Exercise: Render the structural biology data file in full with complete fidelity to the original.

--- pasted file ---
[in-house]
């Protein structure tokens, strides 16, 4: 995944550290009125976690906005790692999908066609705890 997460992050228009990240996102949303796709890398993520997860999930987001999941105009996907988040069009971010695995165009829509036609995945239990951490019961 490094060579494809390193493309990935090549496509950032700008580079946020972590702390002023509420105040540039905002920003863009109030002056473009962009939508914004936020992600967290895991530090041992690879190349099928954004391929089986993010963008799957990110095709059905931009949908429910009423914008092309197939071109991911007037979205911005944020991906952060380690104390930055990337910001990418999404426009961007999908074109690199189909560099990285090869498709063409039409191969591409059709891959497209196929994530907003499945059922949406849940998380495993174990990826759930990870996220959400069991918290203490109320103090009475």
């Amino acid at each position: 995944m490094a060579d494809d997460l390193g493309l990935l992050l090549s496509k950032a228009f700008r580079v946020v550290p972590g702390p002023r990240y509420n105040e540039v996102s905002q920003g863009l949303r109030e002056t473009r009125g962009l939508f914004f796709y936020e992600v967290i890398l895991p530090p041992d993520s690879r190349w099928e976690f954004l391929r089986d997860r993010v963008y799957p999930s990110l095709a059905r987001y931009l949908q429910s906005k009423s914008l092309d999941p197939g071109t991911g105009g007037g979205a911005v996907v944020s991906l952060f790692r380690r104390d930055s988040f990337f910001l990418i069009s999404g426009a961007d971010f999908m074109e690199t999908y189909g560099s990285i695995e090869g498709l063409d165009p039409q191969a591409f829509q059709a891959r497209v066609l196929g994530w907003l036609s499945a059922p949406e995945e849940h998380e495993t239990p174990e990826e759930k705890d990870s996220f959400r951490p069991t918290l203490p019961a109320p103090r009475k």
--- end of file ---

[in-house]
């Protein structure tokens, strides 16, 4: 995944550290009125976690906005790692999908066609705890 997460992050228009990240996102949303796709890398993520997860999930987001999941105009996907988040069009971010695995165009829509036609995945239990951490019961 490094060579494809390193493309990935090549496509950032700008580079946020972590702390002023509420105040540039905002920003863009109030002056473009962009939508914004936020992600967290895991530090041992690879190349099928954004391929089986993010963008799957990110095709059905931009949908429910009423914008092309197939071109991911007037979205911005944020991906952060380690104390930055990337910001990418999404426009961007999908074109690199189909560099990285090869498709063409039409191969591409059709891959497209196929994530907003499945059922949406849940998380495993174990990826759930990870996220959400069991918290203490109320103090009475």
């Amino acid at each position: 995944m490094a060579d494809d997460l390193g493309l990935l992050l090549s496509k950032a228009f700008r580079v946020v550290p972590g702390p002023r990240y509420n105040e540039v996102s905002q920003g863009l949303r109030e002056t473009r009125g962009l939508f914004f796709y936020e992600v967290i890398l895991p530090p041992d993520s690879r190349w099928e976690f954004l391929r089986d997860r993010v963008y799957p999930s990110l095709a059905r987001y931009l949908q429910s906005k009423s914008l092309d999941p197939g071109t991911g105009g007037g979205a911005v996907v944020s991906l952060f790692r380690r104390d930055s988040f990337f910001l990418i069009s999404g426009a961007d971010f999908m074109e690199t999908y189909g560099s990285i695995e090869g498709l063409d165009p039409q191969a591409f829509q059709a891959r497209v066609l196929g994530w907003l036609s499945a059922p949406e995945e849940h998380e495993t239990p174990e990826e759930k705890d990870s996220f959400r951490p069991t918290l203490p019961a109320p103090r009475k």